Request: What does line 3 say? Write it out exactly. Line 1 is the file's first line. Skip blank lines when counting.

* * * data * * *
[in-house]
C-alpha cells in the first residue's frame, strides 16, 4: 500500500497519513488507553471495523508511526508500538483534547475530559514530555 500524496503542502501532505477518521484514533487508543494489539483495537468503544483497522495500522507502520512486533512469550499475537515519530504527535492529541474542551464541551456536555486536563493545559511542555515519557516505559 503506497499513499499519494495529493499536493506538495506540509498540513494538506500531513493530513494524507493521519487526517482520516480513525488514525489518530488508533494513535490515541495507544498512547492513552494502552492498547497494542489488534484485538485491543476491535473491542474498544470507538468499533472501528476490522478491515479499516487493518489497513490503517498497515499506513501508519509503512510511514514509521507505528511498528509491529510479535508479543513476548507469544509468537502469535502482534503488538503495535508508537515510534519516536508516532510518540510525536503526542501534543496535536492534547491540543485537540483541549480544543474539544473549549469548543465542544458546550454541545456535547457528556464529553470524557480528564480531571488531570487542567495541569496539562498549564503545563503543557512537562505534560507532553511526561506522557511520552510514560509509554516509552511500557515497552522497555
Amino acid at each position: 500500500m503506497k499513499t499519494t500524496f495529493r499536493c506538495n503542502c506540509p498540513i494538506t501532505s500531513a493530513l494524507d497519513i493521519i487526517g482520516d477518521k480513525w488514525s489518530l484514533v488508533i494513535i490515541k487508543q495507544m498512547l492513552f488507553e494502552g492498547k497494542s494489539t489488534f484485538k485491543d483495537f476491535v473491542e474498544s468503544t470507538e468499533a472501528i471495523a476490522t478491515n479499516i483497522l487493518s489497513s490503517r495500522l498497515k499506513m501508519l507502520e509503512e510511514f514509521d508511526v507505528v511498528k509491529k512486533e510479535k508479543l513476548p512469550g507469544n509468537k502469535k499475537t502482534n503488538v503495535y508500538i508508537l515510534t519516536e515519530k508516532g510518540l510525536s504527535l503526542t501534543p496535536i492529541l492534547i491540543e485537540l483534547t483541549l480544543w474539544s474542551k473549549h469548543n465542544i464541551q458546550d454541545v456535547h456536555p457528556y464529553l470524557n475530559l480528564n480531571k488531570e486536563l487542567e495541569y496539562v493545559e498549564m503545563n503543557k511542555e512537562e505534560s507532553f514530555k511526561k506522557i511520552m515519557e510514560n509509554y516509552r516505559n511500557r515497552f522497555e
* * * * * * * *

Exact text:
Amino acid at each position: 500500500m503506497k499513499t499519494t500524496f495529493r499536493c506538495n503542502c506540509p498540513i494538506t501532505s500531513a493530513l494524507d497519513i493521519i487526517g482520516d477518521k480513525w488514525s489518530l484514533v488508533i494513535i490515541k487508543q495507544m498512547l492513552f488507553e494502552g492498547k497494542s494489539t489488534f484485538k485491543d483495537f476491535v473491542e474498544s468503544t470507538e468499533a472501528i471495523a476490522t478491515n479499516i483497522l487493518s489497513s490503517r495500522l498497515k499506513m501508519l507502520e509503512e510511514f514509521d508511526v507505528v511498528k509491529k512486533e510479535k508479543l513476548p512469550g507469544n509468537k502469535k499475537t502482534n503488538v503495535y508500538i508508537l515510534t519516536e515519530k508516532g510518540l510525536s504527535l503526542t501534543p496535536i492529541l492534547i491540543e485537540l483534547t483541549l480544543w474539544s474542551k473549549h469548543n465542544i464541551q458546550d454541545v456535547h456536555p457528556y464529553l470524557n475530559l480528564n480531571k488531570e486536563l487542567e495541569y496539562v493545559e498549564m503545563n503543557k511542555e512537562e505534560s507532553f514530555k511526561k506522557i511520552m515519557e510514560n509509554y516509552r516505559n511500557r515497552f522497555e